I hope everyone had a marvelous Thanksgiving feast that was multiples better than the fare the NFL served up yesterday (for the most part).
Tuesday we started discussing the main concerns investors should have for the markets in the New Year. That column covered the continuing global impact of the collapse of energy and commodity prices, which I think the market is largely ignoring at its peril.
Today I will talk about my second big worry for 2016: the dollar will continue to strengthen as the Federal Reservefinally hikes interest rates and worldwide growth continues to be anemic.
Investors have already felt the effects of a strong dollar as earnings and revenues continue to take hits due the strengthening greenback. This is one key reason profits in the S&P 500 (SPY) - Get Report will be down year over year in 2015 for the first time since emerging from the financial crisis. Unfortunately, I think King Dollar is a theme that continues to play out in 2016.
It is hard to see the other major central banks hiking interest rates through at least the first half of 2016, if not for the entire year. The European and Japanese central banks will continue to pump liquidity into their flailing economies. Even as we limped along in the weakest post-war recovery on record, we still look like the best house in the bad neighborhood. This leaves the dollar one way to go against major currencies and that is up.
The other impact to earnings and revenues in 2016 is the moribund global economy, which is at its weakest levels since 2009. Two of our three largest trading partners, Canada and Mexico, will continue see economic weakness due low oil and commodity prices. It is hard to see much growth, barring a substantial rally in the energy and commodity complexes from major emerging markets like Brazil, Argentina and Russia in 2016 either.
Japan is currently in a minor recession, even with the massive liquidity supplied by its central bank. Major reforms, which were supposed to be the "third arrow" of Abenomics and aimed at boosting long-term growth, have been strenuously resisted and remain largely unimplemented.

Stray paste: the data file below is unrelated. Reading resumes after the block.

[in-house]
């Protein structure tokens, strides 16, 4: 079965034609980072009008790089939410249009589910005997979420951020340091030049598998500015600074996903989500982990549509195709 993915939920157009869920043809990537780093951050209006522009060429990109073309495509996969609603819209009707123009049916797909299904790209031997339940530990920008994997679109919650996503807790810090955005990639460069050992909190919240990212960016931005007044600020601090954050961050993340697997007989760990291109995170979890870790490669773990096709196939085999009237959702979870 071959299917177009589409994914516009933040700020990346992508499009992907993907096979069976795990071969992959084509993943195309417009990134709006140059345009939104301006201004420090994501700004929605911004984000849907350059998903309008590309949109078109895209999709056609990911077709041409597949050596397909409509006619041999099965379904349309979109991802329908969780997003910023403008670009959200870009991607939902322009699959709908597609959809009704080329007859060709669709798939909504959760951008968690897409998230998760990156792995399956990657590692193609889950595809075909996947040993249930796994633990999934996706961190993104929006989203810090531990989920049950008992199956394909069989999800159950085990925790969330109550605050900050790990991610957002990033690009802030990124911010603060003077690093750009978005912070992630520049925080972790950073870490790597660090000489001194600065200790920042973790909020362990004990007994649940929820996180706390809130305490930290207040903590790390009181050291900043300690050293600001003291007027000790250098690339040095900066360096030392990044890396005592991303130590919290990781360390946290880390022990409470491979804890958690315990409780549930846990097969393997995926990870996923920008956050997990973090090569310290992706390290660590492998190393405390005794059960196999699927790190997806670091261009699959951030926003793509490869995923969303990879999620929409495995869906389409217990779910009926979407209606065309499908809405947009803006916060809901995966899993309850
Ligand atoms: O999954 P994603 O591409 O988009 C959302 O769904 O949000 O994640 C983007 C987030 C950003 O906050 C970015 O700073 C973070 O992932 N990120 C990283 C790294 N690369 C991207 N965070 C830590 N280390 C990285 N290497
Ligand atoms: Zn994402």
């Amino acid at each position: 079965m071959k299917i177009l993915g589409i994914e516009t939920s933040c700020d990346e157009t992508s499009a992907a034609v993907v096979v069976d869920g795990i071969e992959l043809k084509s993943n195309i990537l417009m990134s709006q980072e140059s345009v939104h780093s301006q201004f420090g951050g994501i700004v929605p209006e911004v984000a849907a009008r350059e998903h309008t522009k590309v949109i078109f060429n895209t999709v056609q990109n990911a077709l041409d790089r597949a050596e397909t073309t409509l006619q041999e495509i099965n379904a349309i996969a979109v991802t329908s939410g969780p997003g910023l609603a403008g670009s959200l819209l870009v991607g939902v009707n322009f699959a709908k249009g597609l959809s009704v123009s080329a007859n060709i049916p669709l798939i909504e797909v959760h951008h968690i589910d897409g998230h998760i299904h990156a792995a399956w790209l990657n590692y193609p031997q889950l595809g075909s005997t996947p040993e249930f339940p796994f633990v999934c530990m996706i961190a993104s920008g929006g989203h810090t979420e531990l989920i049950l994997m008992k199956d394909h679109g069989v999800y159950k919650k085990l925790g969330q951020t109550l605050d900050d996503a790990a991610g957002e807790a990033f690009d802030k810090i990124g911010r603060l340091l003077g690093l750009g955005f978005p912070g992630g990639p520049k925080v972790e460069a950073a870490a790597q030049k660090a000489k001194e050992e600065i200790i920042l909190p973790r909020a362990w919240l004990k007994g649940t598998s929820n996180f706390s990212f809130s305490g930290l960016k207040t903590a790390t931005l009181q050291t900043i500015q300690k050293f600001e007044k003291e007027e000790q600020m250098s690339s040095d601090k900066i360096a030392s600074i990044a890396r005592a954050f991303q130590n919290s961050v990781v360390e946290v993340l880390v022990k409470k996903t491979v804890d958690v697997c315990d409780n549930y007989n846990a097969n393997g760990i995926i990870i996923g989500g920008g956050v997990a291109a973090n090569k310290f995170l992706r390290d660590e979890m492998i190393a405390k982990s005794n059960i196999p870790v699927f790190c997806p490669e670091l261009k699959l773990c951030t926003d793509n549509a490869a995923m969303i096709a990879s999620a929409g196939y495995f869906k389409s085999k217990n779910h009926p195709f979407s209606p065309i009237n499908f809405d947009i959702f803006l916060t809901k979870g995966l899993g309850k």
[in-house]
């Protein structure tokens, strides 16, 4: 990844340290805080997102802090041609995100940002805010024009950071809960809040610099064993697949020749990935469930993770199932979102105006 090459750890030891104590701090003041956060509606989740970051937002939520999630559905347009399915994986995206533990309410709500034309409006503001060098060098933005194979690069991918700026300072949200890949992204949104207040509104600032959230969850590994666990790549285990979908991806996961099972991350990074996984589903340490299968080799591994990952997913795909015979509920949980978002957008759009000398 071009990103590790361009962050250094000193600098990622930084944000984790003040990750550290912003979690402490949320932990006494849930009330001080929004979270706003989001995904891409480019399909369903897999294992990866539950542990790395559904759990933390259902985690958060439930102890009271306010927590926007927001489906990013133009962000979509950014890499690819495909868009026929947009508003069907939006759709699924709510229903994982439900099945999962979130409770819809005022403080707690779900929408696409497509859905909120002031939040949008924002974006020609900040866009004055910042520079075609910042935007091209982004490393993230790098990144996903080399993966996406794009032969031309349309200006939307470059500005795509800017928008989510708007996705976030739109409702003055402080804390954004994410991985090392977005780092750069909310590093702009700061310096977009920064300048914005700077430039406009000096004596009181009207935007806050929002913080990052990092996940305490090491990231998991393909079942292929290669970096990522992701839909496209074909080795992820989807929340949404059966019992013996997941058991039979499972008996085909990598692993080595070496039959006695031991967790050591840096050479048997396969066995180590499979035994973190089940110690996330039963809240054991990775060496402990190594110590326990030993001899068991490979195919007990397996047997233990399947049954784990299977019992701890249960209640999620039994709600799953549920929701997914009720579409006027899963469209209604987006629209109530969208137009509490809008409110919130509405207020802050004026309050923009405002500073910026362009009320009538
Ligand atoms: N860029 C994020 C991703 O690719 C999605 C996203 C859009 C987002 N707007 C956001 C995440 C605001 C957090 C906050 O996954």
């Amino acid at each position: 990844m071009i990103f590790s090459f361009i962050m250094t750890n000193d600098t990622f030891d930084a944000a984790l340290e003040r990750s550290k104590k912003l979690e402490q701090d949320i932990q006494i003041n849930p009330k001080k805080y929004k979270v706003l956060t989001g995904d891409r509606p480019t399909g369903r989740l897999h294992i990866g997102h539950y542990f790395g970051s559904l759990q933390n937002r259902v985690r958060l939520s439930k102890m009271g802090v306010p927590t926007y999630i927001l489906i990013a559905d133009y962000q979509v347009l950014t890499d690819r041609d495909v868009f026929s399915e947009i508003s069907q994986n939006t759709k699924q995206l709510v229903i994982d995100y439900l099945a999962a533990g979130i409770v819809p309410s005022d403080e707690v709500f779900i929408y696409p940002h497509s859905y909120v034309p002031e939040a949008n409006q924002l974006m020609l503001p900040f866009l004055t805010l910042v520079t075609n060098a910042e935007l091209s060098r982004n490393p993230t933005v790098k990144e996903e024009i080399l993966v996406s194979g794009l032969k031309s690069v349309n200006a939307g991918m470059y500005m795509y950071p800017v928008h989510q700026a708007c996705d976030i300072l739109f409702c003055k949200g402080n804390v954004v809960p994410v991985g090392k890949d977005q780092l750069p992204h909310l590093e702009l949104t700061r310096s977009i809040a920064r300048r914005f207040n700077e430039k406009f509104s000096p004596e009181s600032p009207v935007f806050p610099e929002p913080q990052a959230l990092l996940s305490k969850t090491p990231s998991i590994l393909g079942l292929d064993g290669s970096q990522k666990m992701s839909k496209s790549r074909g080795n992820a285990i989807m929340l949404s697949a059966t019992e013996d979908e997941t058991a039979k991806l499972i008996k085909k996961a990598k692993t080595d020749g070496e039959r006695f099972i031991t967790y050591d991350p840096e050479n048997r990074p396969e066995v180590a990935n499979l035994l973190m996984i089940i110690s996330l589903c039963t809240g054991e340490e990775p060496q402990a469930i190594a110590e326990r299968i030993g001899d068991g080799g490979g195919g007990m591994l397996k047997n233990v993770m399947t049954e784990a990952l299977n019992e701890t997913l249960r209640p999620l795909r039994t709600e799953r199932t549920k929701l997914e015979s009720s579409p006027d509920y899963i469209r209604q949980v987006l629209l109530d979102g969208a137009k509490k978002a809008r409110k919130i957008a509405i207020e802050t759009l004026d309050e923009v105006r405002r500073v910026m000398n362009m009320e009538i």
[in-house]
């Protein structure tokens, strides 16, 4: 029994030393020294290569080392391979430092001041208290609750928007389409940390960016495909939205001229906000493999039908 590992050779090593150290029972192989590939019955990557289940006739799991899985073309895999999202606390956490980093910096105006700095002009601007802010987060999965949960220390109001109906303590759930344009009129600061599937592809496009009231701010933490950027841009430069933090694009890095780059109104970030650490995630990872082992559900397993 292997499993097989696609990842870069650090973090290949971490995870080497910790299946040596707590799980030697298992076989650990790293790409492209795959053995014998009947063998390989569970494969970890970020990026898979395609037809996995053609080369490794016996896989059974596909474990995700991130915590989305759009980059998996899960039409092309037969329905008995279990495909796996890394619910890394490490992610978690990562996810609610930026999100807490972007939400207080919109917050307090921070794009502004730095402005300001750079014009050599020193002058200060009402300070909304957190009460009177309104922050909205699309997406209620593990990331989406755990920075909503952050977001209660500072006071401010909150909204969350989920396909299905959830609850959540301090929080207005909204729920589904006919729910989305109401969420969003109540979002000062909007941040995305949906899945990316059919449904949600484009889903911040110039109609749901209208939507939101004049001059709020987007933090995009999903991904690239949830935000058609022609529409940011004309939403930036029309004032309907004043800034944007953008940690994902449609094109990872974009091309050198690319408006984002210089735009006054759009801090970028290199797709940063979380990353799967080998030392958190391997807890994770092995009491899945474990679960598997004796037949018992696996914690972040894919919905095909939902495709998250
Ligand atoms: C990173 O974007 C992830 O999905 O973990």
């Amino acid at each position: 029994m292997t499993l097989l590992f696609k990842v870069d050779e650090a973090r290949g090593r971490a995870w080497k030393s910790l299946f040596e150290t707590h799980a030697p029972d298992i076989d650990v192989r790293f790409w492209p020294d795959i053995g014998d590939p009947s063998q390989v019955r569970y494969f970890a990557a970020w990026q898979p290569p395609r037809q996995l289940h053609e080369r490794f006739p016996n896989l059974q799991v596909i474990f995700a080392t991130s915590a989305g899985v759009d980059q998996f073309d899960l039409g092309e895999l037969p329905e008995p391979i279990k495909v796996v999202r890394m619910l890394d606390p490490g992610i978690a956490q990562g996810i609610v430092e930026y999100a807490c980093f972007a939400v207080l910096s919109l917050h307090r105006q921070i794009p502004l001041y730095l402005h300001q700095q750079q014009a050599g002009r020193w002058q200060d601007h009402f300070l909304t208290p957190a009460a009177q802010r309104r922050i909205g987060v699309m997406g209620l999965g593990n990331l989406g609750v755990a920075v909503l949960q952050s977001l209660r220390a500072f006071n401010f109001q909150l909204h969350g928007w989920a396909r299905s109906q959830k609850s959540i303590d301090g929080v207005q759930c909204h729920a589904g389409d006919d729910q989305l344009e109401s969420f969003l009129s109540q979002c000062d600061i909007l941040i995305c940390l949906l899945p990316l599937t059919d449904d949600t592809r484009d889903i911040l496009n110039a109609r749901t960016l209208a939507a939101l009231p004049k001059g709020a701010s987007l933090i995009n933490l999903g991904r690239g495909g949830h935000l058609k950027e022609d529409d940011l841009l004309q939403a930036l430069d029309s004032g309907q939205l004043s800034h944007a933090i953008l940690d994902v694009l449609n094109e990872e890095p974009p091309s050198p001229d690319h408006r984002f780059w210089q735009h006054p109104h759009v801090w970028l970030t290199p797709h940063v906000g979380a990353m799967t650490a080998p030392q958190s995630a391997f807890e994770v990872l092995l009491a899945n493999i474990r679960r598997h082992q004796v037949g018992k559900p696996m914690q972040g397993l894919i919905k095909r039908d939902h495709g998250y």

It is basically the same story in Europe -- significant labor and structural reforms are needed as anti-austerity parties have come to power in Greece and Portugal and the continent is currently focused on the largest migration wave since World War II and as terrorist attacks escalate. The time the European Central Bank is buying the eurozone's politicians to take measures to boost growth will largely be wasted. One could say the same thing from the seven years of the extraordinary measures taken by the Federal Reserve.
China is the big wild card to global growth at the moment. Growth in the Middle Kingdom has certainly decelerated over the past few years. I don't believe anyone has a good handle on how fast China is currently growing, but one must take the 7% official GDP target with a large grain of salt.
Simply put, it is hard to see worldwide growth coming in much above the anemic levels we have seen this year in 2016. The dollar should also continue to rise, which, combined, will make any sort of revenue and profit growth once again very difficult for a large part of the market.
Monday we will profile a couple of companies that should continue to be able to navigate this difficult global backdrop and whose stocks are still attractively priced.
Editor's Note: This article was originally published on Real Money Pro at 10 a.m. on Nov. 27.